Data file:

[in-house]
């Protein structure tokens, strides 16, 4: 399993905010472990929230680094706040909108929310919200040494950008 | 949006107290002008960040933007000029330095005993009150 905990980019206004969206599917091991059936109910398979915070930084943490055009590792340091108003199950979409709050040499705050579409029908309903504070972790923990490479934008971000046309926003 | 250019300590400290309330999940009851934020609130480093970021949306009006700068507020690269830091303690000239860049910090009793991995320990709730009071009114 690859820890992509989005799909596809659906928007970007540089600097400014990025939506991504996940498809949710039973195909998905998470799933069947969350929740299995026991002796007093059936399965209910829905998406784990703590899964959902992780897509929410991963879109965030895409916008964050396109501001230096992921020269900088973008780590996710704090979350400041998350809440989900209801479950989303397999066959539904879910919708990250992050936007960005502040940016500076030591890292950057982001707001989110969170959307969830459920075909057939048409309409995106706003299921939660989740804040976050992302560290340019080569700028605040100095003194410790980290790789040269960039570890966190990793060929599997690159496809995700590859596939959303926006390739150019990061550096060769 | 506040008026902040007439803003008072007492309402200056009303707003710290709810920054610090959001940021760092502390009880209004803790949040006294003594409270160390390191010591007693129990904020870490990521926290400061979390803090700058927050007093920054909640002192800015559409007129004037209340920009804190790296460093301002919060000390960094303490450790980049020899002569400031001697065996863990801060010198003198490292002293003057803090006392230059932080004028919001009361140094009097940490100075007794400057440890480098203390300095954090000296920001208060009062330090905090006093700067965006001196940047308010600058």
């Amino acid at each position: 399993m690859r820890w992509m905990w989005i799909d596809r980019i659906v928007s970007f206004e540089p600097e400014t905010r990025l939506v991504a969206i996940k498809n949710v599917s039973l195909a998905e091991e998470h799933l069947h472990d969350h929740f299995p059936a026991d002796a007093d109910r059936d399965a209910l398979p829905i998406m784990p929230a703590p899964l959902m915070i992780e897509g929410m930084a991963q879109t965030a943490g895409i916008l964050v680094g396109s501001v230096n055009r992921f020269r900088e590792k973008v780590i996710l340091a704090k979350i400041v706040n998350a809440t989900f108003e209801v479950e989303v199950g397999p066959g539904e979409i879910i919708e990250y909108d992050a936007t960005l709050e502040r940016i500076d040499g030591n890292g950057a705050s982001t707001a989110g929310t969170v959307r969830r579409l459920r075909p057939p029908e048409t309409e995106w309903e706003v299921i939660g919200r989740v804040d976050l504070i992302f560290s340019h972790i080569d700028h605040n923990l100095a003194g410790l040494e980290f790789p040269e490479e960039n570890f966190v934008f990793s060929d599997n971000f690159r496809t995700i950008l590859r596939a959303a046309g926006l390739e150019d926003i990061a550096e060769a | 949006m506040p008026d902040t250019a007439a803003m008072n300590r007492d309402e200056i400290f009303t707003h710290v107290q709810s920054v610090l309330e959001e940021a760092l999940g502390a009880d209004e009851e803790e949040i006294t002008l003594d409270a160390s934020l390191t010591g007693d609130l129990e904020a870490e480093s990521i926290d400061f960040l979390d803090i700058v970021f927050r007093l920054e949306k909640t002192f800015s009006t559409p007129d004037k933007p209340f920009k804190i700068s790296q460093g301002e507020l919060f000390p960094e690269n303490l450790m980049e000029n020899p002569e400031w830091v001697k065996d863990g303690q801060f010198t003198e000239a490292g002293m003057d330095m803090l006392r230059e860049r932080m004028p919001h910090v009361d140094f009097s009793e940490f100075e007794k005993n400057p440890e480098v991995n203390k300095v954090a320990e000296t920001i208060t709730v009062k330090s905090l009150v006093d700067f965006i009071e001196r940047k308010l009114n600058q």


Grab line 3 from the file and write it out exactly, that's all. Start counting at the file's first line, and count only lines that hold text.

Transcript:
């Amino acid at each position: 399993m690859r820890w992509m905990w989005i799909d596809r980019i659906v928007s970007f206004e540089p600097e400014t905010r990025l939506v991504a969206i996940k498809n949710v599917s039973l195909a998905e091991e998470h799933l069947h472990d969350h929740f299995p059936a026991d002796a007093d109910r059936d399965a209910l398979p829905i998406m784990p929230a703590p899964l959902m915070i992780e897509g929410m930084a991963q879109t965030a943490g895409i916008l964050v680094g396109s501001v230096n055009r992921f020269r900088e590792k973008v780590i996710l340091a704090k979350i400041v706040n998350a809440t989900f108003e209801v479950e989303v199950g397999p066959g539904e979409i879910i919708e990250y909108d992050a936007t960005l709050e502040r940016i500076d040499g030591n890292g950057a705050s982001t707001a989110g929310t969170v959307r969830r579409l459920r075909p057939p029908e048409t309409e995106w309903e706003v299921i939660g919200r989740v804040d976050l504070i992302f560290s340019h972790i080569d700028h605040n923990l100095a003194g410790l040494e980290f790789p040269e490479e960039n570890f966190v934008f990793s060929d599997n971000f690159r496809t995700i950008l590859r596939a959303a046309g926006l390739e150019d926003i990061a550096e060769a | 949006m506040p008026d902040t250019a007439a803003m008072n300590r007492d309402e200056i400290f009303t707003h710290v107290q709810s920054v610090l309330e959001e940021a760092l999940g502390a009880d209004e009851e803790e949040i006294t002008l003594d409270a160390s934020l390191t010591g007693d609130l129990e904020a870490e480093s990521i926290d400061f960040l979390d803090i700058v970021f927050r007093l920054e949306k909640t002192f800015s009006t559409p007129d004037k933007p209340f920009k804190i700068s790296q460093g301002e507020l919060f000390p960094e690269n303490l450790m980049e000029n020899p002569e400031w830091v001697k065996d863990g303690q801060f010198t003198e000239a490292g002293m003057d330095m803090l006392r230059e860049r932080m004028p919001h910090v009361d140094f009097s009793e940490f100075e007794k005993n400057p440890e480098v991995n203390k300095v954090a320990e000296t920001i208060t709730v009062k330090s905090l009150v006093d700067f965006i009071e001196r940047k308010l009114n600058q």